To better understand the benefits of selenium supplementation, the team tried the yeast experiment. They measured the two most common shelf life markers in yeast: chronological shelf life and replicative shelf life. The first shows how long dormant yeast remains viable. The latter reveals how many times a yeast cell can produce new offspring.
In previous studies, the team found that methionine restriction led to a longer chronological shelf life in yeast. In this study, they wanted to know if supplementation with selenium would have the same effect. The experiment revealed that the yeast given selenium supplementation had a 62% longer chronological lifespan (from 13 days to 21 days). Furthermore, their replicative life expectancy increased by nine generations compared to controls.
This shows that feeding yeast selenium supplements provides longevity benefits, seen in various tests of cellular aging.
“One of the main goals of aging research is to identify simple interventions that promote human health,” said lead author Jay Johnson, OFAS senior scientist. “Here we present evidence that short-term administration of organic or inorganic sources of selenium provides multiple health benefits for mice, the most notable being the prevention of diet-induced obesity. In the long term, we hope that supplementation with these compounds will also prevent age-related diseases and prolong the overall survival of the mice. We hope that many of the benefits seen for mice hold true for humans as well. “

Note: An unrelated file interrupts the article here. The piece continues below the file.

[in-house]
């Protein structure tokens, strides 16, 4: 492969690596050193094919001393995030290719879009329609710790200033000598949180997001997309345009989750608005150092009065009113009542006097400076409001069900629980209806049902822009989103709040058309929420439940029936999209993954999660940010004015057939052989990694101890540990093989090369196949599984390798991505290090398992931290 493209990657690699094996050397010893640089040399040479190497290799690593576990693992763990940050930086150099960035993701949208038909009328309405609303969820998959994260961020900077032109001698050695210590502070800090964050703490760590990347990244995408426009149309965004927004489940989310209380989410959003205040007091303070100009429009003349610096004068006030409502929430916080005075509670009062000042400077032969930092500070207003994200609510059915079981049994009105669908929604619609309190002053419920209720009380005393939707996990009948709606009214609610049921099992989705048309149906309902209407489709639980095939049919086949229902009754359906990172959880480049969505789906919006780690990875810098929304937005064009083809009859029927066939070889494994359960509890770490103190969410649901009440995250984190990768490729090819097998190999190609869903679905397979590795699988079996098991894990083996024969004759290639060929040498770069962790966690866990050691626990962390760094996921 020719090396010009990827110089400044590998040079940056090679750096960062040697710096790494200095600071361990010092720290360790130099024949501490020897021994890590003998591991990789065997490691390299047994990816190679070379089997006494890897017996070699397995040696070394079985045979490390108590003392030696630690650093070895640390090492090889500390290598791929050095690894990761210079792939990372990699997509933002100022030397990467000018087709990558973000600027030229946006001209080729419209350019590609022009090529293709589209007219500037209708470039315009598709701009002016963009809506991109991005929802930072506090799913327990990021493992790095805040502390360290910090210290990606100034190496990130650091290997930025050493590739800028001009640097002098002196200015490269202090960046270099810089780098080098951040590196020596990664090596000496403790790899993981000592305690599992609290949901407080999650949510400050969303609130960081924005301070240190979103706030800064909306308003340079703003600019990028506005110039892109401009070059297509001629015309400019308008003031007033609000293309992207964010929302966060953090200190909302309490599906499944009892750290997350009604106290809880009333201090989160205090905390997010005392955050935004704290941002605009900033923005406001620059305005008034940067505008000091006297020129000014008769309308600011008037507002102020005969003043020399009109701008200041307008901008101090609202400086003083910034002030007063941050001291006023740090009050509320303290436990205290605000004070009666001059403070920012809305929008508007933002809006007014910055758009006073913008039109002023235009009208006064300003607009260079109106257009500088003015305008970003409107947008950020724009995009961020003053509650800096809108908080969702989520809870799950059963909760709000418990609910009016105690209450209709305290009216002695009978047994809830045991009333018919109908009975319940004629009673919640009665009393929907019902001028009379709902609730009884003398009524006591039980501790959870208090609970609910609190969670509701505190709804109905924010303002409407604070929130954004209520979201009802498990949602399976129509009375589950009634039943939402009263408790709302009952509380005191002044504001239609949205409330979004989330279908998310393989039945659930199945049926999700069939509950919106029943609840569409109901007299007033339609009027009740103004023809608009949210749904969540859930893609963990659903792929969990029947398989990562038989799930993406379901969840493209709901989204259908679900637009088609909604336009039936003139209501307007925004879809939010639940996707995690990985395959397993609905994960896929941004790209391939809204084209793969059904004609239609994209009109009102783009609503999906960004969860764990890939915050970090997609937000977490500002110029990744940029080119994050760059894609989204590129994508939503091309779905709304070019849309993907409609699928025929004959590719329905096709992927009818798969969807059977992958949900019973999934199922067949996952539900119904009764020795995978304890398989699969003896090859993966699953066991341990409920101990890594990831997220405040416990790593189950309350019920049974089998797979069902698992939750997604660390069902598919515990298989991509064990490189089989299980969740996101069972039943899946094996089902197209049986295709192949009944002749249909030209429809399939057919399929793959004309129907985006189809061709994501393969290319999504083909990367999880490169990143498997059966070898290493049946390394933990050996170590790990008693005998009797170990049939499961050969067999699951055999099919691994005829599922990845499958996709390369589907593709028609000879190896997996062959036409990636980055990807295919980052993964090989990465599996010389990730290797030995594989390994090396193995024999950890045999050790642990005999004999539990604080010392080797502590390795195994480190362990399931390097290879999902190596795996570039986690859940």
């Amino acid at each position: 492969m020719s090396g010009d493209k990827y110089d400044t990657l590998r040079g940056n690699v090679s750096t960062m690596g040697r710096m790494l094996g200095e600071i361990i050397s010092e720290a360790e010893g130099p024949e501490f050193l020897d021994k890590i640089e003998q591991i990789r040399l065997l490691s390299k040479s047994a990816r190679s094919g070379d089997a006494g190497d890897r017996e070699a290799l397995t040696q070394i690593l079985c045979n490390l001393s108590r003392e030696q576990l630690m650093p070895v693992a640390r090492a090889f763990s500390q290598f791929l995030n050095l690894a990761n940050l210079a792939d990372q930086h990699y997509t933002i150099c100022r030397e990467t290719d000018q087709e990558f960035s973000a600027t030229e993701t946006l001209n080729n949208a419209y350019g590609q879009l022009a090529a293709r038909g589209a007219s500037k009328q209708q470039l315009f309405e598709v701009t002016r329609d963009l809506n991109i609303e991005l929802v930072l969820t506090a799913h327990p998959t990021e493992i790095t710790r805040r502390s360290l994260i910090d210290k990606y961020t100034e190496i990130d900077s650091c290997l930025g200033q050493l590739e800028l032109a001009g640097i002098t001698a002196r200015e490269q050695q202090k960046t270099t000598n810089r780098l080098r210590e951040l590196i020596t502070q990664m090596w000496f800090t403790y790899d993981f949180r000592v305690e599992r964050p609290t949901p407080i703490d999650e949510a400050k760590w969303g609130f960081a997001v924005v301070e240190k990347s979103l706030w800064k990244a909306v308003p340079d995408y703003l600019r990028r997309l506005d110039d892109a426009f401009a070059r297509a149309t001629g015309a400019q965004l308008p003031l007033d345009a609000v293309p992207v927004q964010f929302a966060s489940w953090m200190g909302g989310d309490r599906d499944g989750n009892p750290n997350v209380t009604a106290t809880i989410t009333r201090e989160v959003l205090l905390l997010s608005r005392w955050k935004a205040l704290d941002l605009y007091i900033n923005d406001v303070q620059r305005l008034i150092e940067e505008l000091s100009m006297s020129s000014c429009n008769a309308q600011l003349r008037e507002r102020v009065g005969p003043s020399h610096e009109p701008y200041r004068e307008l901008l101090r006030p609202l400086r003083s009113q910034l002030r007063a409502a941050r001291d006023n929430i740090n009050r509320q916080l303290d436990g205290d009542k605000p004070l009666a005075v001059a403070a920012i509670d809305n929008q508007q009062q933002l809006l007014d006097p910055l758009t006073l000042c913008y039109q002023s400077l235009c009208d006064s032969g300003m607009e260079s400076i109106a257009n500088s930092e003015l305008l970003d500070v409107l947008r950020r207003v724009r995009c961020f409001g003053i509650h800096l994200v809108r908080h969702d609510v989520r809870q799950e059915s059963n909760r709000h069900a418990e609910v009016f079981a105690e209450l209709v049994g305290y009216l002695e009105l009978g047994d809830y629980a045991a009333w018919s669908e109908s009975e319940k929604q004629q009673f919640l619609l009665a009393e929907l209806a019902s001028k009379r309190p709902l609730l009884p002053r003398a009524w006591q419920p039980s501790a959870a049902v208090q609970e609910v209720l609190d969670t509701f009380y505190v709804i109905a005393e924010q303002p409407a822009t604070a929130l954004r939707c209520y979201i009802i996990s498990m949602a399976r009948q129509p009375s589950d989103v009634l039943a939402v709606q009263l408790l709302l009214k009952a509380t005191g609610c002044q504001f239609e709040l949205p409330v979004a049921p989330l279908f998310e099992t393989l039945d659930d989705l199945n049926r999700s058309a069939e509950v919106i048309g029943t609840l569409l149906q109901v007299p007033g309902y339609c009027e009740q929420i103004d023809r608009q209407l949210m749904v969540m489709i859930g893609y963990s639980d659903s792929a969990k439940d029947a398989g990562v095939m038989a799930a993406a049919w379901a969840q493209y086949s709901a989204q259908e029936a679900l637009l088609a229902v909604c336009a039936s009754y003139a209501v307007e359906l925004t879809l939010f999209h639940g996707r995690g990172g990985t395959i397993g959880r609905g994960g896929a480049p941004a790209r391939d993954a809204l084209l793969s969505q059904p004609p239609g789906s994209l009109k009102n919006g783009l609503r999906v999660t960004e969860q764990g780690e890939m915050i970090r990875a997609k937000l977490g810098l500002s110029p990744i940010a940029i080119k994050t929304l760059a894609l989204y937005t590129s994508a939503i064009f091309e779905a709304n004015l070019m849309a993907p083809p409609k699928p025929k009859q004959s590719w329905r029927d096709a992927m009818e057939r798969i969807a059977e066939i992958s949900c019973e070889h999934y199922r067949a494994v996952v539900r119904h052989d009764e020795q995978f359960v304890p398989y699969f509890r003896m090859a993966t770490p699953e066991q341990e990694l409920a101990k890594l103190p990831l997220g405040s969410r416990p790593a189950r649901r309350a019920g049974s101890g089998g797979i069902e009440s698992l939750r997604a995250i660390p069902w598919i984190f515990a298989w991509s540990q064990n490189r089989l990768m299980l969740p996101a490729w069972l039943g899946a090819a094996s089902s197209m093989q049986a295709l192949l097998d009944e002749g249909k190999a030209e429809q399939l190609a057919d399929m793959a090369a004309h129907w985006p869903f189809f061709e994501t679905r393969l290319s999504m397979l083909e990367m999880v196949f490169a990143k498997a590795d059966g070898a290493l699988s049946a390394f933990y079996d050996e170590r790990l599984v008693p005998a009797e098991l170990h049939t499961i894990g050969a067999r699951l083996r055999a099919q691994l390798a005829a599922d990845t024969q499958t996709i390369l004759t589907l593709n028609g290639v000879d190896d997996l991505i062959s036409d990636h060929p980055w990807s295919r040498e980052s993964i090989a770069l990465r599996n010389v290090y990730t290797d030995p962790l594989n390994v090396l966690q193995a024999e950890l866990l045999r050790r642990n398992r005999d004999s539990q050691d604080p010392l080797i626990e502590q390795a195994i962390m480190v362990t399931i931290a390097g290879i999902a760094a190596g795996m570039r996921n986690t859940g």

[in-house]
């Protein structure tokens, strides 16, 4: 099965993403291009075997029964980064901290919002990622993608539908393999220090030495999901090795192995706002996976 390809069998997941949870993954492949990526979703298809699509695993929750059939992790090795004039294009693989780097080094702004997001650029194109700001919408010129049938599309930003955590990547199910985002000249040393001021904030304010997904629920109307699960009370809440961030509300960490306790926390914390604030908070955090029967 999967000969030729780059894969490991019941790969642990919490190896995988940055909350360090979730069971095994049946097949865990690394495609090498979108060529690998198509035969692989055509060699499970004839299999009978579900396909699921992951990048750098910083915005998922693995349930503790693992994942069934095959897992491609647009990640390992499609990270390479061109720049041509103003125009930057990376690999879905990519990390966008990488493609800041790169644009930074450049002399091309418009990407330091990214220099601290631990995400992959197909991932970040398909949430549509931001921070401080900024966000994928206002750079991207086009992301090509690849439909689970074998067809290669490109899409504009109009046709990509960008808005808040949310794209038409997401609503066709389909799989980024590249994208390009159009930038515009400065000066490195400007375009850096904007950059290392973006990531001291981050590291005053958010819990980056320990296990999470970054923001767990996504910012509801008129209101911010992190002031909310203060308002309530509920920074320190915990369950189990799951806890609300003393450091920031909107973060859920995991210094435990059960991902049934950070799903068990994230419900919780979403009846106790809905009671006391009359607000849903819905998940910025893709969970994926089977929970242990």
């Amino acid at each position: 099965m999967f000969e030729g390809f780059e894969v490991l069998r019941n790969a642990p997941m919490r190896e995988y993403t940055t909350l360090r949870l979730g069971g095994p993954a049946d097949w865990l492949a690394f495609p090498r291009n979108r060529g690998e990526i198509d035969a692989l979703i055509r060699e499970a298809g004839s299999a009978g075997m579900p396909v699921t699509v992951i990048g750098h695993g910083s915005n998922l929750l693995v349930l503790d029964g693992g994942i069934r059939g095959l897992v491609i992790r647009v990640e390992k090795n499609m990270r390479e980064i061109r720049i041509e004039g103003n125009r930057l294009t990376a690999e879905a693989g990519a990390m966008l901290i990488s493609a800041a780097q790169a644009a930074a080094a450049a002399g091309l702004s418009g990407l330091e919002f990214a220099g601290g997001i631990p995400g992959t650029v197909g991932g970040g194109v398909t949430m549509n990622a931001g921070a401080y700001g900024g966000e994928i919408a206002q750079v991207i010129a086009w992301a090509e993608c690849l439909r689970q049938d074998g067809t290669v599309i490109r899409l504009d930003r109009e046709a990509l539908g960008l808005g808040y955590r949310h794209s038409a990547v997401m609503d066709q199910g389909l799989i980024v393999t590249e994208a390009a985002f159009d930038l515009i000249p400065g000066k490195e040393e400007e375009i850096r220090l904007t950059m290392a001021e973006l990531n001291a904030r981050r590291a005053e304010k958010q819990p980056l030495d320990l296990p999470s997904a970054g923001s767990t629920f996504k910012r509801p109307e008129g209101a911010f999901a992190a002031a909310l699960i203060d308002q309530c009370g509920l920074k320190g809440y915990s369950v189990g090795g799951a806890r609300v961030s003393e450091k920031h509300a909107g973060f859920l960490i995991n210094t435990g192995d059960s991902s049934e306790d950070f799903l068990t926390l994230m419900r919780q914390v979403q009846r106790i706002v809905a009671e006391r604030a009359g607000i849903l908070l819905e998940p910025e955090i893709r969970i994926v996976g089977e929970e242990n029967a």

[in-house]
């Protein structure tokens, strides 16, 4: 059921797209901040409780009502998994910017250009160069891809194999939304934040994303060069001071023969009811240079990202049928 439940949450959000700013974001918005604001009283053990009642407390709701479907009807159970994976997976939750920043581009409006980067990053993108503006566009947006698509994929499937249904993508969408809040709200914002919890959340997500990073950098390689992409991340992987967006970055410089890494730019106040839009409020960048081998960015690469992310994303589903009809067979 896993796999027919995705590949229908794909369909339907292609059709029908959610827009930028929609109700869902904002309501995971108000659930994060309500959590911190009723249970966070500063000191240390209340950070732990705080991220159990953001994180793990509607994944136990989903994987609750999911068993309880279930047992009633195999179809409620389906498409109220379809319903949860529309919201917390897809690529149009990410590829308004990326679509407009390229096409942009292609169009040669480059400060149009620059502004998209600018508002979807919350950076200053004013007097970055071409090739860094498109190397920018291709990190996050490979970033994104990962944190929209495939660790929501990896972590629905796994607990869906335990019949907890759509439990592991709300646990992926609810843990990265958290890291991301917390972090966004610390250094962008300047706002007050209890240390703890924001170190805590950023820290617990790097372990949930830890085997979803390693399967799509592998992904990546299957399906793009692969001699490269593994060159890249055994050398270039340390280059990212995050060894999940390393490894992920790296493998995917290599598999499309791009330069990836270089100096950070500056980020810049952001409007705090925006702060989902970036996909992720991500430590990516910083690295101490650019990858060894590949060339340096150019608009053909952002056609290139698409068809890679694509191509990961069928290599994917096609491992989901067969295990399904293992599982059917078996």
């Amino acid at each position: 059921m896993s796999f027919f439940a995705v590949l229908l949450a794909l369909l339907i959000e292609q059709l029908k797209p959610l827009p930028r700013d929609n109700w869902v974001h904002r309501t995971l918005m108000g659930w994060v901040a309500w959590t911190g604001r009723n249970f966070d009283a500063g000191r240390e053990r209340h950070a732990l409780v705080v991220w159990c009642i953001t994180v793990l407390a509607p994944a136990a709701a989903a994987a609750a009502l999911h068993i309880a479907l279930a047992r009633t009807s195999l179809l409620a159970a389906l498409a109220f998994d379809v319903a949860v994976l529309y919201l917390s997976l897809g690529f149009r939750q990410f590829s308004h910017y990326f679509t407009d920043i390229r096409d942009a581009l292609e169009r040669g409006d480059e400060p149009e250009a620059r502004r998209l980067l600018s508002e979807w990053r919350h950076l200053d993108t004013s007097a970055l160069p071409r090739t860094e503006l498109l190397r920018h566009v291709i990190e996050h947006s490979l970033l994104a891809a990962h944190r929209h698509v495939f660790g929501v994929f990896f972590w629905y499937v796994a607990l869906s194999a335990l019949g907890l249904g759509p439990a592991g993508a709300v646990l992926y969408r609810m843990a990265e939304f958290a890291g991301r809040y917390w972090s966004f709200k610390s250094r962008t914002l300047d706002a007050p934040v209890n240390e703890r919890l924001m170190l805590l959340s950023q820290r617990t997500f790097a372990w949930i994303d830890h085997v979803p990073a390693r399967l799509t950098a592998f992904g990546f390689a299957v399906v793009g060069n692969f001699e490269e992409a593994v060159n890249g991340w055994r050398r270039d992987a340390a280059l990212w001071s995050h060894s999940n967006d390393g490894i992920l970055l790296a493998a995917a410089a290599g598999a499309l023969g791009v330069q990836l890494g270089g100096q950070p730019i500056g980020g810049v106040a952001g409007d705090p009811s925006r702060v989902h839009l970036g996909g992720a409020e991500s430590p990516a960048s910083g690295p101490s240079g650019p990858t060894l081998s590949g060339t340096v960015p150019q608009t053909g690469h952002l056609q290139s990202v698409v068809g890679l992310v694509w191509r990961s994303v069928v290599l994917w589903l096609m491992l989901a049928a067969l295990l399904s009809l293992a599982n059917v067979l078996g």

Other benefits of selenium
In addition to improving life expectancy and preventing obesity, selenium offers many other benefits.
- It can reduce the risk of certain cancers. TO meta-analysis of 69 studies, involving more than 350,000 people, found that Taking selenium reduced the risk of certain cancers.. Cancers of the breast, lung, colon, and prostate appeared to respond positively to selenium.
- Protects against heart disease. A analysis of 25 observational studies revealed that the risk of heart disease decreased by almost 25% when selenium levels increased by 50%.
- Enrich cognitive health. One study found that Alzheimer’s patients had improved memory by consuming selenium in supplements or food.
Best sources from selenium:
- Oysters: 238% of the DV in 3 ounces (85 grams)
- Brazil nuts: 174% of the DV in a nut (5 grams)
- Halibut: 171% of the DV in 6 ounces (159 grams)
- Yellowfin tuna: 167% of the DV in 3 ounces (85 grams)
- Eggs: 56% of the DV in 2 large eggs (100 grams)
- Sardines: 46% of the DV in 4 sardines (48 grams)
- Sunflower seeds: 27% of the DV in 1 ounce (28 grams)
- Chicken breast: 12% of the DV in 4 slices (84 grams)
- Shiitake mushrooms: 10% of the DV in 1 cup (97 grams)
If you’re not getting enough selenium, you may want to add a little to your diet for a longer life. A single Brazil nut contains more than the RDI of selenium, for example, by providing an easy source for the mineral. Seafood, eggs, and certain types of meat are also high in selenium. In addition to prolonging lifespan, this essential mineral helps with thyroid function and may prevent obesity.
While we need very little selenium to survive, it could help us enjoy our time on Earth a little more.